Portable pensions - win, win, win?
Dutch pension providers are among the biggest and most sophisticated in the world, yet are limited in their ability to offer their services to citizens of other countries. Disparate local pension regimes with their particular rules and cultures has proved a barrier to fund providers wishing to tap foreign markets.
That could be about to change with the launch in the EU of the Pan-European Personal Pension (PEPP) in mid-2017. PEPPs will be created under the auspicesof the EU’s Capital Markets Union (CMU), which is designed to channel the savings of European investors into long-term investment vehicles. This not only benefits savers, but increases the funds available to finance the EU economy.
PEPPs can be a tonic for individual investors
As part of their remit to bolster the EU economy, PEPPs are designed to encourage the movement of skills throughout the bloc, by offering pensions portability. Many investors are deterred from saving for retirement because they cannot take their pension entitlements with them when they relocate to other EU countries. Pension flexibility could mean more people will save for later life and larger pools of capital are created, leading to economies of scale and greater investment choice.
As well as offering portability, minimum standards mandated by the EU will mean PEPPs are more transparent than many existing products, are easier to understand and also less risky, all of which leads to higher consumer confidence.
And this confidence is vital. Individuals tend to postpone making decisions for retirement, and when they do they can be discouraged by poor performance, high fees and complexity. A recent study showed wide dispersion between returns of personal pension products across the EU. For instance, in Denmark, the average annual real returns of pension funds after charges and tax was around 4% from 2002 to 2013. However, in Bulgaria, Estonia, Italy, Latvia, Slovakia and Spain, there were negative returns for certain pension products in the same period. PEPPS offer the potential of improved performance for all EU citizens, which will increase the attractiveness of personal pensions and encourage higher take-up rates.
Obstacles to portable pensions
The path to PEPPs is not all downhill, however. In some countries, attractive tax regimes for personal pensions mean the PEPP may not be seen as valuable. The CMU action plan may have to address tax issues.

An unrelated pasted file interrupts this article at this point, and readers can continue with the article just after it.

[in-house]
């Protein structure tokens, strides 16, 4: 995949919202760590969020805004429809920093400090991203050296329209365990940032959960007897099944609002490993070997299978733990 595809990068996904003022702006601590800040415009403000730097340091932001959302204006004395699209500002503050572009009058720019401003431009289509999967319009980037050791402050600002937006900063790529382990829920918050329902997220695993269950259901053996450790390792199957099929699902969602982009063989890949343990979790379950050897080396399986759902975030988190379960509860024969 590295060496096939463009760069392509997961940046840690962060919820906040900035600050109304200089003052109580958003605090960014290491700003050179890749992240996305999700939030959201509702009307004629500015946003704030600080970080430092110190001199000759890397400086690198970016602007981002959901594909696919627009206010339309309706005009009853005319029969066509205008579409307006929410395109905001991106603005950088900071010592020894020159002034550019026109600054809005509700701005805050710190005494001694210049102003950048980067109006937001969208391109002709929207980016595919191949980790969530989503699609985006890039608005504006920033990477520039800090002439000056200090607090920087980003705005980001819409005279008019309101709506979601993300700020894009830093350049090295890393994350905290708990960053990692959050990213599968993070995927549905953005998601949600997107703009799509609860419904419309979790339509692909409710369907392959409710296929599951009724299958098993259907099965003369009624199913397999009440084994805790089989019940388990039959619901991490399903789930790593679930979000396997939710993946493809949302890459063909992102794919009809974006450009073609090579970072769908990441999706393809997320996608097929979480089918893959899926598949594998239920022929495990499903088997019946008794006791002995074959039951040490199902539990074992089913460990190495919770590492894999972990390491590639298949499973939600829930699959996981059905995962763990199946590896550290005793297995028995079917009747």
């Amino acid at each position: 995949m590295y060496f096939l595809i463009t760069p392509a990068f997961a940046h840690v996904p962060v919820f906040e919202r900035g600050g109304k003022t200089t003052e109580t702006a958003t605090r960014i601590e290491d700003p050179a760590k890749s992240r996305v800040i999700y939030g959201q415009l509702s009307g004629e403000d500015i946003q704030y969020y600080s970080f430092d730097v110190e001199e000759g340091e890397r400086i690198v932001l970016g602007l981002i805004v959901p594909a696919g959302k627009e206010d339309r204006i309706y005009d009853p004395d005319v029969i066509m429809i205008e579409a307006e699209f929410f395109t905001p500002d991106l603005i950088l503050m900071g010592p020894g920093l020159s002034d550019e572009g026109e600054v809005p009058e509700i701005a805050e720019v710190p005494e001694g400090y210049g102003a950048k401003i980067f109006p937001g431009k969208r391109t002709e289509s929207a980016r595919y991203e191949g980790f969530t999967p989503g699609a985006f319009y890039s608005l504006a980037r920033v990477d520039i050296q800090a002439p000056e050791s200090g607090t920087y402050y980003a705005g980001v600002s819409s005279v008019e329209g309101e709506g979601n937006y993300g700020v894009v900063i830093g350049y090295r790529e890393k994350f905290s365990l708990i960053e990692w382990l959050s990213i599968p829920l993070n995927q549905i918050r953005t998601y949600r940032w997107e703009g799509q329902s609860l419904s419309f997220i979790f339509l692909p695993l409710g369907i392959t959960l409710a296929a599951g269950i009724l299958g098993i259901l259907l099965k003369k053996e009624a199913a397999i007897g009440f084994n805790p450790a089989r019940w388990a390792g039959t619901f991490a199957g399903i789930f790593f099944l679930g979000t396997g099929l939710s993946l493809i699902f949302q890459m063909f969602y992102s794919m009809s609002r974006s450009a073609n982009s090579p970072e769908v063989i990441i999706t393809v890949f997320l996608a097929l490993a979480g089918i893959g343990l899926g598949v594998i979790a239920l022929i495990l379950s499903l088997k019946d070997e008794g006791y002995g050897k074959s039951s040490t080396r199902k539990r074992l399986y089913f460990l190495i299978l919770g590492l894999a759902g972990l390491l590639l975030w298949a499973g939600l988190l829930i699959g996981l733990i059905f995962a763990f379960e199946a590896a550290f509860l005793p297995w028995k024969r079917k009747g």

In addition, some national regulators are less than enthusiastic about PEPPS. According to the Dutch Pensions Federation (DPF), the plan would create an “unevenplaying field” between EU-regulated providers and existing occupational pension schemes. The DPF has also expressed concerns that cross-border product providers would be unable to offer local knowledge and expertise. A final concern by the DPF is that the PEPP plan over-emphasises pension products’ accrual phase.
These concerns may be valid but, on the flipside, PEPPs have the power to provide access to pensions among individuals who wouldn’t normally save for retirement. And they could also provide huge opportunities for Dutch – and other – pensions providers to expand their client bases.
Opportunities for fund managers
Currently, insurance companies manage about 90% of personal pension assets across the EU. Other suppliers, such as pension funds, investment companies and banks play only a marginal role. This indicates there is an opportunity to create stronger competition.
PEPPs could facilitate cross-border activity for fund managers, creating large pools of capital with economies of scale that allow for reduced administrative costs. Fund managers from the Netherlands and other countries could create central hubs from which they could deliver pensions services right across the EU.
If savers, providers and the EU economy can all benefit, the opportunity would seem to provide a rare win-win-win situation.